“Running Press Kids announced today the acquisition of a children’s publishing program by Chicago-based spoken word poet and youth advocate Harold Green III following a competitive auction. Publishing in Summer 2023, the program will launch with the first two books in his SUNDAY ADVENTURES series, which will be illustrated by DeAnn Wiley. These board books will introduce early childhood concepts via the joyful outings of a multigenerational Black family over the course of a day: The Rainbow Park will highlight colors during a family’s outing to the park, and The Numbers Store will teach numbers as a family guides their children through their neighborhood grocery store.
Running Press Kids will also publish a picture book titled Love Bubble in Fall 2023, which will be illustrated by Princess Karibo, about the protection and care a child experiences within their community, as well as a forthcoming middle grade nonfiction book titled Words vs. the World.“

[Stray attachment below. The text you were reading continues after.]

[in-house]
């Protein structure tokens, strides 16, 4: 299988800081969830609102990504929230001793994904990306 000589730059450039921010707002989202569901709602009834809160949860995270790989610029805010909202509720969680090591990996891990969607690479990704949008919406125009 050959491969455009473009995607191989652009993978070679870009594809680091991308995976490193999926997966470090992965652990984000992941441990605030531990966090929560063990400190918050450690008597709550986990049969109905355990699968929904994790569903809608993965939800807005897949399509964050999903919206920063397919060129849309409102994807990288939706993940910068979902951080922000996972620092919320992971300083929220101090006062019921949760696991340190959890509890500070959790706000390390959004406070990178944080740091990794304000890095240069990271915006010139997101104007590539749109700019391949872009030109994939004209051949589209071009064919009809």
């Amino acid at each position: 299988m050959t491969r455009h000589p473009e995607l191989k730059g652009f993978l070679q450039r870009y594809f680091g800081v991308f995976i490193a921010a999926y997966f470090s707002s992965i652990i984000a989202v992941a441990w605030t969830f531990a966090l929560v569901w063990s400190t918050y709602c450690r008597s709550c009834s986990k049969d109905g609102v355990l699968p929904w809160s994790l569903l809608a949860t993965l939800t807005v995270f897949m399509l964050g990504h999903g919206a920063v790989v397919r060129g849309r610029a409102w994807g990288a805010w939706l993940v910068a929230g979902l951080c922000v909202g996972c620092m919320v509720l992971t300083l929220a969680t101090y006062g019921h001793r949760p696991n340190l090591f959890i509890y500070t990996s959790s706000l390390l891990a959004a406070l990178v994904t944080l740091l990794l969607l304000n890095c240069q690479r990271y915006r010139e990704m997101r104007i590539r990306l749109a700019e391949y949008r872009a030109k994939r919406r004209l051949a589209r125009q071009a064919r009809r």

Chicago? That’s right by me. And happily, Harold was available for some questions:
Betsy Bird: Harold, thank you so much for discussing your upcoming children’s books with me today. I have to admit that it’s a thrill to talk to you since I just recently bought your book of adult poetry BLACK OAK for my library system (we already had your previous title BLACK ROSES). When poets of books for an adult audience make the shift to writing for kids they often just write books of poetry (Ted Kooser, for example, has the book MARSHMALLOW CLOUDS out this year). You’ve gone a different route and created board books, which is a really interesting choice. Why did you decide to do board books?